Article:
The US Food and Drug Administration (FDA) today approved the first screening tool for four rare lysosomal storage disorders (LSDs) in newborns, the agency announced.
The Seeker System begins with a heel prick and ends with an automated analysis of dried blood spots.
The four LSDs in question are mucopolysaccharidosis type I (MPS I), Pompe, Gaucher, and Fabry. Such LSDs are inherited metabolic disorders in which a cell's lysosomes do not break down and recycle unwanted cellular material because their enzymes are malfunctioning or not at a normal level. The toxic buildup of unrecycled cellular material can cause organ damage, neurological disability, or death unless the disorder is detected and treated early on. Depending on the particular LSD, the prevalence of MPS I, Pompe, Gaucher, and Fabry in newborns and children ranges from 1 in 1500 to 1 in 185,000.
The US Department of Health and Human Services recently added Pompe and MPS I to its list of recommended newborn screening programs. It's likely that more state health departments will begin to require screenings for these LSDs, according to Alberto Gutierrez, PhD, director of the Office of In Vitro Diagnostics and Radiological Health in the FDA's Center for Devices and Radiological Health. "That's why the availability of LSD screening devices that have been assessed for accuracy and reliability by the FDA are so important," Dr Gutierrez said in a news release.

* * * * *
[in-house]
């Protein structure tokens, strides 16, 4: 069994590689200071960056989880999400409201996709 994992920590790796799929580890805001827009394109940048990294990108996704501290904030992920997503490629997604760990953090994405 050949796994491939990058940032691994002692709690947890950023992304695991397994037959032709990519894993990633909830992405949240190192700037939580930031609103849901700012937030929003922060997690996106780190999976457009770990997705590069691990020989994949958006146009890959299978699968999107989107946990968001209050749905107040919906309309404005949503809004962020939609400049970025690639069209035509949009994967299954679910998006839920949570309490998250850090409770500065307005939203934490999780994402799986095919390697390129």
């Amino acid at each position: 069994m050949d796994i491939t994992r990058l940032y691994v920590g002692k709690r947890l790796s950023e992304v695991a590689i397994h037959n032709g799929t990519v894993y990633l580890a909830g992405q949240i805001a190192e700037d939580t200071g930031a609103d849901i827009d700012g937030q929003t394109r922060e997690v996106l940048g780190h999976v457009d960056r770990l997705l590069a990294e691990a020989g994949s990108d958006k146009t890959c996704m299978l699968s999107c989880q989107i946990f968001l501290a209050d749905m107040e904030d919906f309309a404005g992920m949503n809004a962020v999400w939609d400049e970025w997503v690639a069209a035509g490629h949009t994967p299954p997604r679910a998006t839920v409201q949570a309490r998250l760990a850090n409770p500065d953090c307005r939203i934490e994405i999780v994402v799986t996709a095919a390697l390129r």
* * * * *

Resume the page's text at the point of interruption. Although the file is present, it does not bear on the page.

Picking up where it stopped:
The Seeker System determines whether dried blood samples collected from a prick of a newborn's heel 24 hours to 48 hours after birth show either normal enzyme activity or reduced activity associated with any of the four LSDs. If reduced enzyme activity is spotted, clinicians must confirm the results with other methods, such as biopsies, genetic tests, and other laboratory tests.
The FDA determined that the Seeker System was effective based on a study of 154,412 newborns in Missouri who were screened with the new technology. It accurately identified at least one of the four LSDs in 73 of the screened newborns.
The screening tool comes with the risk of false negative findings. However, none emerged in the study or in a 15-month surveillance program that followed, the FDA said.
More information on today's announcement is available on the FDA website.